[Dr. Waxman] There are a number of studies, and in the past couple of years alone there have been an increasing body of science coming out of Europe, especially that’s looked at this. A United States study was published in the Journal of the National Cancer Institute in 2003. It followed 20,810 women in a prepaid managed care plan in Portland, Oregon for up to 10 years. They looked at the safety that was afforded by various testing modalities at the baseline and they looked to see, over time, what protection those offered. For instance, if a woman had a Pap test at the start of the study, the negative predictive value 45 months later for CIN3 or worse was 99.47. That means that if a woman has a Pap test alone today and it’s negative, we can tell her that she is 99.47 percent sure of not having CIN3 or cancer over the next three and half years. If she has an HPV test alone (and that’s not available in the United States; it is not FDA approved, in the United States at least), if she has an HPV test alone, in 45 months her protection is 99.76 percent. If she has the combination of a Pap that’s negative and HPV that’s negative, which is the case you presented in your scenario, her protection is 99.84 percent 45 months later. This is an incredible amount of protection. So once again, if I were to repeat any of these tests any sooner than three years, it would be spending a lot of money for very little protection.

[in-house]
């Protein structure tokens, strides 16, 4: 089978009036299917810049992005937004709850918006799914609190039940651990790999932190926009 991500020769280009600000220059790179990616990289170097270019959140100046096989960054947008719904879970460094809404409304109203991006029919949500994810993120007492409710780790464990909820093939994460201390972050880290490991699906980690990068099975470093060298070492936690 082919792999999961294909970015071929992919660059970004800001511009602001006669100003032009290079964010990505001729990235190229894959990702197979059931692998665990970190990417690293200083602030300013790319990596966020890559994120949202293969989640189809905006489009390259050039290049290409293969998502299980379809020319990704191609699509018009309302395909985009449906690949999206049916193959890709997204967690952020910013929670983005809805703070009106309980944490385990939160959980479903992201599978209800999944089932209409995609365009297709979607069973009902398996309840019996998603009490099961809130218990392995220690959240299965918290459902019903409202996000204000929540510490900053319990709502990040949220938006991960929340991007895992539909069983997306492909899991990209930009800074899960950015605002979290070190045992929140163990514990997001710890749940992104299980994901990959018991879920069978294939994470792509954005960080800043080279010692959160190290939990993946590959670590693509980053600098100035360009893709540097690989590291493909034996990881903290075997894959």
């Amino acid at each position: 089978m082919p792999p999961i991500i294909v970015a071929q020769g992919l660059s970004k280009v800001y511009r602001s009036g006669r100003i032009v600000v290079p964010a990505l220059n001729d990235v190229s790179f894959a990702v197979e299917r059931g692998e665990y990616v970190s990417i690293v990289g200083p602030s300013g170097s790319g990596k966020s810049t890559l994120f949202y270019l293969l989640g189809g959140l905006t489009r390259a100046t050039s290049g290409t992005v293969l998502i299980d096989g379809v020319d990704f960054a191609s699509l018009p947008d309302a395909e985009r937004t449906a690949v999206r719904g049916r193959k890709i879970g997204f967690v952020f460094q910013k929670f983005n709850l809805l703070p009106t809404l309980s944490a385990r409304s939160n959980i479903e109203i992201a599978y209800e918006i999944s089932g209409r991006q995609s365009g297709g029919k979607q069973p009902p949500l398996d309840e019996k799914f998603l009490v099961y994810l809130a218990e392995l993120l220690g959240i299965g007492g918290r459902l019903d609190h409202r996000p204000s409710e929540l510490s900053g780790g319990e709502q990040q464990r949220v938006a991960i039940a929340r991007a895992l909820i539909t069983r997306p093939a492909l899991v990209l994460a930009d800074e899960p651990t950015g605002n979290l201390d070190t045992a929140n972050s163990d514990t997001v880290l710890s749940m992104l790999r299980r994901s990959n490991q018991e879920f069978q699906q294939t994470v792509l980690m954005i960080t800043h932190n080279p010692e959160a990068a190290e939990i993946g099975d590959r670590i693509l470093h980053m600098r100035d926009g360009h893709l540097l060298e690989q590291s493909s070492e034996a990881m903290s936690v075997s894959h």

[Dr. Saraiya] OK. So what then would you offer her in the place of her cervical cancer screening tests?
[Dr. Waxman] At this visit, again, I would offer her routine health maintenance screening. She’s 42. I would look at her blood lipid profile. She’s of an age where she should have a mammogram. She should have counseling about contraception, which at 42 she probably still needs. She should have, we should start to have the dialog about the perimenopause, what to expect, see whether she’s starting to have symptoms from that. But in terms of cervical cancer screening, at this visit, I would reassure her that things are good and we won't repeat any tests for another two years, so three years from her double negative.
[Dr. Saraiya] OK. Well let's say the woman is screened again three years after her negative Pap and negative HPV. But this time the Pap is negative, and the HPV test is positive. How would you manage her?